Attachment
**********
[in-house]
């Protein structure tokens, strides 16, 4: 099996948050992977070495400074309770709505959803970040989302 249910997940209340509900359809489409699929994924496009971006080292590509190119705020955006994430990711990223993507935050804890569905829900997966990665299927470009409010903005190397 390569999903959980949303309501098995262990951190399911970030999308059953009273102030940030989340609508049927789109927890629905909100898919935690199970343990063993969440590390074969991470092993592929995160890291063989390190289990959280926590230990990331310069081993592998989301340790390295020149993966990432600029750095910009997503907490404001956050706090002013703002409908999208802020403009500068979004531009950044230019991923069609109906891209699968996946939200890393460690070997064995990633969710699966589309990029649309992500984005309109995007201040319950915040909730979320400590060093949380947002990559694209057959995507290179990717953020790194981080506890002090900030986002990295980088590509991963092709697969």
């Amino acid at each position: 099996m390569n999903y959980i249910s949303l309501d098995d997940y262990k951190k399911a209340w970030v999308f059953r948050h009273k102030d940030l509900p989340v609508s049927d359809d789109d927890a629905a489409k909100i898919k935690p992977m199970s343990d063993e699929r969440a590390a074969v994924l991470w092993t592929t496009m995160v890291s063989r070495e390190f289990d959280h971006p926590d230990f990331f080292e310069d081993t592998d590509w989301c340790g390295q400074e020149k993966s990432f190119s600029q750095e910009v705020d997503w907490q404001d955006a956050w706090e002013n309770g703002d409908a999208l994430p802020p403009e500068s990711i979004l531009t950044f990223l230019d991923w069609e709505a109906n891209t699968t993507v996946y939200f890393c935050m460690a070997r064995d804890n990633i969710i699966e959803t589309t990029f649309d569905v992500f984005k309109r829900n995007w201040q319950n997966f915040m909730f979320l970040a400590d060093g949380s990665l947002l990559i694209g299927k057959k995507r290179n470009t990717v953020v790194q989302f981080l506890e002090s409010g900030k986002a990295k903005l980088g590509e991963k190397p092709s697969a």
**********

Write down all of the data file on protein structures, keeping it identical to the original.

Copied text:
[in-house]
């Protein structure tokens, strides 16, 4: 099996948050992977070495400074309770709505959803970040989302 249910997940209340509900359809489409699929994924496009971006080292590509190119705020955006994430990711990223993507935050804890569905829900997966990665299927470009409010903005190397 390569999903959980949303309501098995262990951190399911970030999308059953009273102030940030989340609508049927789109927890629905909100898919935690199970343990063993969440590390074969991470092993592929995160890291063989390190289990959280926590230990990331310069081993592998989301340790390295020149993966990432600029750095910009997503907490404001956050706090002013703002409908999208802020403009500068979004531009950044230019991923069609109906891209699968996946939200890393460690070997064995990633969710699966589309990029649309992500984005309109995007201040319950915040909730979320400590060093949380947002990559694209057959995507290179990717953020790194981080506890002090900030986002990295980088590509991963092709697969």
């Amino acid at each position: 099996m390569n999903y959980i249910s949303l309501d098995d997940y262990k951190k399911a209340w970030v999308f059953r948050h009273k102030d940030l509900p989340v609508s049927d359809d789109d927890a629905a489409k909100i898919k935690p992977m199970s343990d063993e699929r969440a590390a074969v994924l991470w092993t592929t496009m995160v890291s063989r070495e390190f289990d959280h971006p926590d230990f990331f080292e310069d081993t592998d590509w989301c340790g390295q400074e020149k993966s990432f190119s600029q750095e910009v705020d997503w907490q404001d955006a956050w706090e002013n309770g703002d409908a999208l994430p802020p403009e500068s990711i979004l531009t950044f990223l230019d991923w069609e709505a109906n891209t699968t993507v996946y939200f890393c935050m460690a070997r064995d804890n990633i969710i699966e959803t589309t990029f649309d569905v992500f984005k309109r829900n995007w201040q319950n997966f915040m909730f979320l970040a400590d060093g949380s990665l947002l990559i694209g299927k057959k995507r290179n470009t990717v953020v790194q989302f981080l506890e002090s409010g900030k986002a990295k903005l980088g590509e991963k190397p092709s697969a």